UBC scientists have opened the doors to new research into malnutrition by creating an animal model that replicates the imbalance of gut bacteria associated with the difficult-to-treat disease.
Malnutrition affects millions of people worldwide and is responsible for one-fifth of deaths in children under the age of five. Children can also experience impaired cognitive development and stunted growth.
The problem arises when people don't have enough food to eat and their diet lacks proper nutrients. The disease also has a lot to do with environmental factors and it has been a challenge to develop treatments to reverse malnutrition.
"Everyone thought that you simply needed to feed people and they'd be fine, but it didn't work," said Brett Finlay, a professor of microbiology and biochemistry at UBC. "The gut bacteria model allows us to figure out what's going on and to think about ways to fix it."
According to Finlay and UBC PhD student Eric Brown, malnutrition can be difficult to treat because it affects the good bacteria that live in the gut. People suffering from malnutrition often show signs of a disease known as environmental enteropathy, which is an inflammatory disorder of the small intestine and is likely caused by ingesting pathogenic fecal bacteria early in life from a contaminated environment. This shifts the balance of the original healthy bacteria in the gut and leads to poor absorption of nutrients.
The study, published today in Nature Communications, explains how the research team developed a mouse model to reproduce the symptoms of environmental enteropathy and malnourishment.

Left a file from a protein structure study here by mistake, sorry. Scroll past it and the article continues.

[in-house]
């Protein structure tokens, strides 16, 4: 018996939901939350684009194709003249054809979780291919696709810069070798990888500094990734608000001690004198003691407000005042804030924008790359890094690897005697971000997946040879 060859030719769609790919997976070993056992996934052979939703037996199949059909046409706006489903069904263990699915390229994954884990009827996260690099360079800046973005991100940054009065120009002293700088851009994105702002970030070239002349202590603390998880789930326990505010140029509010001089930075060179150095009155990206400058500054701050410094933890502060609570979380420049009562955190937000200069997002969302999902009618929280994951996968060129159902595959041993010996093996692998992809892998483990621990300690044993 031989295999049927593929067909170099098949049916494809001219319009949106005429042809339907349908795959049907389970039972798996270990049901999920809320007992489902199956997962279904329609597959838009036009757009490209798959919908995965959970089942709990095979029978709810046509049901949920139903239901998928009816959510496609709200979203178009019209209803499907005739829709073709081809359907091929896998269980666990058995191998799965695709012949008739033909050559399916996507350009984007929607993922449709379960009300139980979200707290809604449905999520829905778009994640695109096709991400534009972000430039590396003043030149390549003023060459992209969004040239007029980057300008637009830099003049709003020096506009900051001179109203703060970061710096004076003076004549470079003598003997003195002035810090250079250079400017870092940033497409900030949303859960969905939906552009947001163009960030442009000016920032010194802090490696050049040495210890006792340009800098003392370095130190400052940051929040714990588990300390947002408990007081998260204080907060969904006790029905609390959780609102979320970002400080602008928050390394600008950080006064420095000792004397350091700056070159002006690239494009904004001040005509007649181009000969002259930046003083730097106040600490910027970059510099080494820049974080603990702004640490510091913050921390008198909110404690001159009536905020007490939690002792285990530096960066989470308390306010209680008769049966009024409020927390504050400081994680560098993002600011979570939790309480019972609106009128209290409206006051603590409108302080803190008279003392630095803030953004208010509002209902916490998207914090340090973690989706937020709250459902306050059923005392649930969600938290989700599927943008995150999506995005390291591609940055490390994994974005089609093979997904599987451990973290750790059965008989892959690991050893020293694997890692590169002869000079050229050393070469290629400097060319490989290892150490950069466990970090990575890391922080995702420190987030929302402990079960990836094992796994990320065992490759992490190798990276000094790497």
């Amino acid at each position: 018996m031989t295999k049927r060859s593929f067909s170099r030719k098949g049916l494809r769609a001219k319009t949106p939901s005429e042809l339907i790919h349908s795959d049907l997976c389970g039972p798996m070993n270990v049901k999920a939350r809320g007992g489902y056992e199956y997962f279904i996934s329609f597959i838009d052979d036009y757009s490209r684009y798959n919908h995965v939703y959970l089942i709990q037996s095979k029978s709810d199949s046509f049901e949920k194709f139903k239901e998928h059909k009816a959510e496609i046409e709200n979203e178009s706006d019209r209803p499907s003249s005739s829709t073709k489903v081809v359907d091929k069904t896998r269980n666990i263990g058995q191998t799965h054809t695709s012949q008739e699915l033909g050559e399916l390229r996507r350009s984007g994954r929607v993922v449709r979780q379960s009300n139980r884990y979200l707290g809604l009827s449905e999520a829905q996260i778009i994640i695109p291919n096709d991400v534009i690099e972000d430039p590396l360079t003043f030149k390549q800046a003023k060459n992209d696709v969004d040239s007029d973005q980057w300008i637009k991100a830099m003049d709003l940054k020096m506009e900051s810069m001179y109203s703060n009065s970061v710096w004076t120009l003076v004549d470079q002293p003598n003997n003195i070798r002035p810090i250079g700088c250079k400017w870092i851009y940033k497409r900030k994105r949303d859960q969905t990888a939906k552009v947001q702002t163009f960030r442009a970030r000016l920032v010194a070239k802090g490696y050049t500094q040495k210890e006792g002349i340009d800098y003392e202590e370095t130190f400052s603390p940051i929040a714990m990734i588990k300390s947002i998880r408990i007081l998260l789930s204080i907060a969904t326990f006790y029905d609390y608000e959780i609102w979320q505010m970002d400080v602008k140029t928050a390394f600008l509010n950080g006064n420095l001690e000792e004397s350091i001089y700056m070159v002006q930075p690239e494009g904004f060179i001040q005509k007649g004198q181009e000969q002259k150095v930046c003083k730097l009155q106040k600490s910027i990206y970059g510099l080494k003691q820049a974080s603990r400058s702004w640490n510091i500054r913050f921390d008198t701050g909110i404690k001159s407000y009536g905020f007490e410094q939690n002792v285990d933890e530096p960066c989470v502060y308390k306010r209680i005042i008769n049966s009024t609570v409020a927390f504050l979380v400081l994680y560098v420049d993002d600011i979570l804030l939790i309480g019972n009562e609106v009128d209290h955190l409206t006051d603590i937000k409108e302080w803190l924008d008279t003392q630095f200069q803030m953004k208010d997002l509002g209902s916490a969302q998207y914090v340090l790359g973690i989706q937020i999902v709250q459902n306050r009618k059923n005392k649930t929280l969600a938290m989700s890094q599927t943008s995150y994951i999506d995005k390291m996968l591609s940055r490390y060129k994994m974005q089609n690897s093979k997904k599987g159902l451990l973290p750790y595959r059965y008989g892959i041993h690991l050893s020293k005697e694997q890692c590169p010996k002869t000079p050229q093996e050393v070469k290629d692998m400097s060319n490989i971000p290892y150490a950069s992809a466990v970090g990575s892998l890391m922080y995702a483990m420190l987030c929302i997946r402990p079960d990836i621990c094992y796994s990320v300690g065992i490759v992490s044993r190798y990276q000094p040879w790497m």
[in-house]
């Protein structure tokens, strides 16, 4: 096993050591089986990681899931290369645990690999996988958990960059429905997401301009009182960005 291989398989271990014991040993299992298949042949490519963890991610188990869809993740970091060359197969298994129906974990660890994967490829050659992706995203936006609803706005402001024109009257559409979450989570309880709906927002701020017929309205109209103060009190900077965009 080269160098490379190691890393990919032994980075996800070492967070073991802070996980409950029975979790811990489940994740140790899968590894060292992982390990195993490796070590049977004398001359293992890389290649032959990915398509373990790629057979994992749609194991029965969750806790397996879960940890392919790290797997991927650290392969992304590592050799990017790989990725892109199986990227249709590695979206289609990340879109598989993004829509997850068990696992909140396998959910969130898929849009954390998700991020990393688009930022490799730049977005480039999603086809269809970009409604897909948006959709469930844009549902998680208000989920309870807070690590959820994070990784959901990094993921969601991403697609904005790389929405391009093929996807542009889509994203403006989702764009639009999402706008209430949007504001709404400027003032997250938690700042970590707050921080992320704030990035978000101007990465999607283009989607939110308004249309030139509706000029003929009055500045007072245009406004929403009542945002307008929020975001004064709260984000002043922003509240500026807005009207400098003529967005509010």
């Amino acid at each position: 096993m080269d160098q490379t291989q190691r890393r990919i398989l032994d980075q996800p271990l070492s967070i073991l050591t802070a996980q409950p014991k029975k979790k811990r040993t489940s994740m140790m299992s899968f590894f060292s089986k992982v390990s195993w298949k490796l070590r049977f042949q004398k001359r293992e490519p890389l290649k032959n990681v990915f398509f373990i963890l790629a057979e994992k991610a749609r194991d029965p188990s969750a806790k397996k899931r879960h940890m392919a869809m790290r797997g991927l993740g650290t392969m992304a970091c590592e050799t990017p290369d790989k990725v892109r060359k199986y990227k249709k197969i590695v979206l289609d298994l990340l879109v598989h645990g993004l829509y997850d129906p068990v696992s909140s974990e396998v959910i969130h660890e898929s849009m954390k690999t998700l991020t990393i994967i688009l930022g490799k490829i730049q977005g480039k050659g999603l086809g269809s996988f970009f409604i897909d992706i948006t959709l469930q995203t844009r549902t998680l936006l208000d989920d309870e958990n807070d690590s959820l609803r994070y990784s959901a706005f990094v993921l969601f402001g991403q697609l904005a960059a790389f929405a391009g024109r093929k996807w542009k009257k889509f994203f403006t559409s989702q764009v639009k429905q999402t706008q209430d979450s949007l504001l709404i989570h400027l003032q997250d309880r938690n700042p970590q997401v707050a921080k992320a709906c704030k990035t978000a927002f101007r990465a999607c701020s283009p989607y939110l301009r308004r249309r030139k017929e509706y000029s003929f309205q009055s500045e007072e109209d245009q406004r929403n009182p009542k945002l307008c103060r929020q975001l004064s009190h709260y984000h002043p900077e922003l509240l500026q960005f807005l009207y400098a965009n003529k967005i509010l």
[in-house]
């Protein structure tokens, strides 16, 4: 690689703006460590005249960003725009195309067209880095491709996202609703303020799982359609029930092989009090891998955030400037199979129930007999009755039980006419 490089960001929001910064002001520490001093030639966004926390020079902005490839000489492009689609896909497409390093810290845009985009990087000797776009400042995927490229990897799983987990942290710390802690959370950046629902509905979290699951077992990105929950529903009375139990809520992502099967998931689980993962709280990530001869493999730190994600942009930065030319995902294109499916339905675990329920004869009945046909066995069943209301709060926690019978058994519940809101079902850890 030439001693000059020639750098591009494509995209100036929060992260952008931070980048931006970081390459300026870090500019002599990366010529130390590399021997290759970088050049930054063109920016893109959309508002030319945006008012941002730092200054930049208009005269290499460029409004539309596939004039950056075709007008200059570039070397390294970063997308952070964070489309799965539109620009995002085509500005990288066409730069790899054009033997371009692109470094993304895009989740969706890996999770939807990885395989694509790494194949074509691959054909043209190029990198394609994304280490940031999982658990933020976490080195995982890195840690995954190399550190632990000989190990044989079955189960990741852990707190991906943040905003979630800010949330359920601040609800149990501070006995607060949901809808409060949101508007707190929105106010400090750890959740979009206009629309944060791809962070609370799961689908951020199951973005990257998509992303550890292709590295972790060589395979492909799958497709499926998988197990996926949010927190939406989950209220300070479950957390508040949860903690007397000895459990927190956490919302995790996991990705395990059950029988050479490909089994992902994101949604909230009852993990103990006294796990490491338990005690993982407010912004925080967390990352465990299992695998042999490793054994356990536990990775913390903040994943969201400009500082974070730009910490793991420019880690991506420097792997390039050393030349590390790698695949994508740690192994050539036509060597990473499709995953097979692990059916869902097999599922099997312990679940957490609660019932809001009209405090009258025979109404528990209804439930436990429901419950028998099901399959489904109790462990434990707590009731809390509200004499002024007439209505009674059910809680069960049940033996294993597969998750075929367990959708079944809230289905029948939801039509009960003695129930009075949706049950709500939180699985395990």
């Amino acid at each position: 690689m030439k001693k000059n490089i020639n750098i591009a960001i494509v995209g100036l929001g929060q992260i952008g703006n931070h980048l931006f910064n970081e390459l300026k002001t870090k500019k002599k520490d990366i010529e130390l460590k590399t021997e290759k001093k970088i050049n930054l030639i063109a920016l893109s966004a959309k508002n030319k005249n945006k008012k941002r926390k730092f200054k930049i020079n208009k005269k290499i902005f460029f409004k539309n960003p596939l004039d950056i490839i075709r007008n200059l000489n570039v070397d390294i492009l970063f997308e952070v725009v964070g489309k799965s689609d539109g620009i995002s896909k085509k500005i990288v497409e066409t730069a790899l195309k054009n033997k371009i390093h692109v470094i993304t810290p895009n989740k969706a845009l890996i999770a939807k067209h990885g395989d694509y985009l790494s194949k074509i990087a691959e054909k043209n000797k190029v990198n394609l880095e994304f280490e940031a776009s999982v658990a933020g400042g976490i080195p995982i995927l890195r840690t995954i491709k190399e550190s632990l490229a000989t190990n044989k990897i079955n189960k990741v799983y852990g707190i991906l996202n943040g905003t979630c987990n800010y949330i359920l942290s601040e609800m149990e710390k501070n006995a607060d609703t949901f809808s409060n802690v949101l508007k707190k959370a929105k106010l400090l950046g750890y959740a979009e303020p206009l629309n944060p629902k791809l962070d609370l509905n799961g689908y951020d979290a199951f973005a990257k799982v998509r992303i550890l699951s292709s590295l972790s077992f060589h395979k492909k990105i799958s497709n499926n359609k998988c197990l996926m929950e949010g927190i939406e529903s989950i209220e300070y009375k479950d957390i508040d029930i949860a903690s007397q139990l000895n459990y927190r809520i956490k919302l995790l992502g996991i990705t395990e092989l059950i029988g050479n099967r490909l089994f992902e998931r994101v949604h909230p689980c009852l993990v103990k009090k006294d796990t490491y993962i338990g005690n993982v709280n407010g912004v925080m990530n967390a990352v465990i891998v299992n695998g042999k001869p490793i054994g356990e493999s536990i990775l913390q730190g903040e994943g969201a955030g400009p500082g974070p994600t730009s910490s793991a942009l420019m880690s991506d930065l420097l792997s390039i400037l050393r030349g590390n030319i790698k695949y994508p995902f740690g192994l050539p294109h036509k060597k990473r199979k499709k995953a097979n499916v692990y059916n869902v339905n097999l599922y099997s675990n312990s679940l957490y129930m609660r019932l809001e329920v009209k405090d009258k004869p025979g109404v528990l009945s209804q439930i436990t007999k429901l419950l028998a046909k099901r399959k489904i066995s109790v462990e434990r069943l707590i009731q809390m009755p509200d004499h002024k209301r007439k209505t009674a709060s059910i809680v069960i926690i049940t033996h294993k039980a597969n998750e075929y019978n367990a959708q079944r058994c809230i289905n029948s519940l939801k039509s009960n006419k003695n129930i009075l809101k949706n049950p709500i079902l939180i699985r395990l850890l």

"We were able to see how a malnourished diet has a strong, measurable impact on the microbes in the small intestine," said Brown. "This new model gives us the opportunity to examine the impact of malnutrition on gut microbiology and assess the role of infections."
Pathogenic bacterial infections like salmonella and E. coli are huge problems in developing countries because they are much more harmful to people suffering from malnutrition, leading to chronic diarrhea and inflammation.
"Treatments and vaccines created in developed nations and tested on healthy people often don't work in malnourished populations," said Finlay, distinguished professor at UBC's Peter Wall Institute for Advanced Studies. "People suffering from malnutrition respond differently."
With an animal model, Finlay said researchers will be better able to test treatments and understand how malnutrition impacts a child's development.
University of British Columbia